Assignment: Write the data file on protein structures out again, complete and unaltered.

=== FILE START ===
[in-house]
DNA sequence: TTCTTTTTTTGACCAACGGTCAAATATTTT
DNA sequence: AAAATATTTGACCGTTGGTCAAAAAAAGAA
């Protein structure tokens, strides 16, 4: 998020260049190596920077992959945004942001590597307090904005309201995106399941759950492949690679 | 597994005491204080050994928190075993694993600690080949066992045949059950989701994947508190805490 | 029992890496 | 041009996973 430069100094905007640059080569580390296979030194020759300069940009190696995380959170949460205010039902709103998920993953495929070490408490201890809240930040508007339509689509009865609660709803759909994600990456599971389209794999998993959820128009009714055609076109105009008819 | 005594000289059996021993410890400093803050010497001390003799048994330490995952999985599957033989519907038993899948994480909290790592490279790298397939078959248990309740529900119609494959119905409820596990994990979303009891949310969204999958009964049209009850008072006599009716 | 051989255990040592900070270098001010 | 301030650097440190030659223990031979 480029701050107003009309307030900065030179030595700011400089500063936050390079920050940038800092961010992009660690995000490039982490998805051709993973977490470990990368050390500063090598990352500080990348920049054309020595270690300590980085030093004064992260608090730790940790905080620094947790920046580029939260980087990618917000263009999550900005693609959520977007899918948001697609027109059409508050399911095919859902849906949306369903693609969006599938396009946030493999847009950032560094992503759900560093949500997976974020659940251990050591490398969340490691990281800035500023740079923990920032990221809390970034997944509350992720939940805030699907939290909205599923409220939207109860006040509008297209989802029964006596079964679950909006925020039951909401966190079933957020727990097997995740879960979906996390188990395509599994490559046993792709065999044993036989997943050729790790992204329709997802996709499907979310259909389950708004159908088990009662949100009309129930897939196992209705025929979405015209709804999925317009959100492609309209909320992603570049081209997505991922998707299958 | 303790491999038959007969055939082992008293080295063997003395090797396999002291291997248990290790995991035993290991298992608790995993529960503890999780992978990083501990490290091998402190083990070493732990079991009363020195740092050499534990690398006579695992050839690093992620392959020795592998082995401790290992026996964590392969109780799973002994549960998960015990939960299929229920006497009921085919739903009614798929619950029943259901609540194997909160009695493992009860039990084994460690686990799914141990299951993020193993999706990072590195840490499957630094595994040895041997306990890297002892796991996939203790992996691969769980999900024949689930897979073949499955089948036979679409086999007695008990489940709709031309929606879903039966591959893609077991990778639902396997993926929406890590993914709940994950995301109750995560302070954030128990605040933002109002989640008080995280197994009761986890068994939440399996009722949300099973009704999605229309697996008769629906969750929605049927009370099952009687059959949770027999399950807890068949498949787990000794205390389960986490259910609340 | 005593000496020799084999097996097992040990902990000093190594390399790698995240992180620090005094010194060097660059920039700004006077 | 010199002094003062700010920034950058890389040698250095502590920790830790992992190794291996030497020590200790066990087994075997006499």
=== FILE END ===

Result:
[in-house]
DNA sequence: TTCTTTTTTTGACCAACGGTCAAATATTTT
DNA sequence: AAAATATTTGACCGTTGGTCAAAAAAAGAA
């Protein structure tokens, strides 16, 4: 998020260049190596920077992959945004942001590597307090904005309201995106399941759950492949690679 | 597994005491204080050994928190075993694993600690080949066992045949059950989701994947508190805490 | 029992890496 | 041009996973 430069100094905007640059080569580390296979030194020759300069940009190696995380959170949460205010039902709103998920993953495929070490408490201890809240930040508007339509689509009865609660709803759909994600990456599971389209794999998993959820128009009714055609076109105009008819 | 005594000289059996021993410890400093803050010497001390003799048994330490995952999985599957033989519907038993899948994480909290790592490279790298397939078959248990309740529900119609494959119905409820596990994990979303009891949310969204999958009964049209009850008072006599009716 | 051989255990040592900070270098001010 | 301030650097440190030659223990031979 480029701050107003009309307030900065030179030595700011400089500063936050390079920050940038800092961010992009660690995000490039982490998805051709993973977490470990990368050390500063090598990352500080990348920049054309020595270690300590980085030093004064992260608090730790940790905080620094947790920046580029939260980087990618917000263009999550900005693609959520977007899918948001697609027109059409508050399911095919859902849906949306369903693609969006599938396009946030493999847009950032560094992503759900560093949500997976974020659940251990050591490398969340490691990281800035500023740079923990920032990221809390970034997944509350992720939940805030699907939290909205599923409220939207109860006040509008297209989802029964006596079964679950909006925020039951909401966190079933957020727990097997995740879960979906996390188990395509599994490559046993792709065999044993036989997943050729790790992204329709997802996709499907979310259909389950708004159908088990009662949100009309129930897939196992209705025929979405015209709804999925317009959100492609309209909320992603570049081209997505991922998707299958 | 303790491999038959007969055939082992008293080295063997003395090797396999002291291997248990290790995991035993290991298992608790995993529960503890999780992978990083501990490290091998402190083990070493732990079991009363020195740092050499534990690398006579695992050839690093992620392959020795592998082995401790290992026996964590392969109780799973002994549960998960015990939960299929229920006497009921085919739903009614798929619950029943259901609540194997909160009695493992009860039990084994460690686990799914141990299951993020193993999706990072590195840490499957630094595994040895041997306990890297002892796991996939203790992996691969769980999900024949689930897979073949499955089948036979679409086999007695008990489940709709031309929606879903039966591959893609077991990778639902396997993926929406890590993914709940994950995301109750995560302070954030128990605040933002109002989640008080995280197994009761986890068994939440399996009722949300099973009704999605229309697996008769629906969750929605049927009370099952009687059959949770027999399950807890068949498949787990000794205390389960986490259910609340 | 005593000496020799084999097996097992040990902990000093190594390399790698995240992180620090005094010194060097660059920039700004006077 | 010199002094003062700010920034950058890389040698250095502590920790830790992992190794291996030497020590200790066990087994075997006499």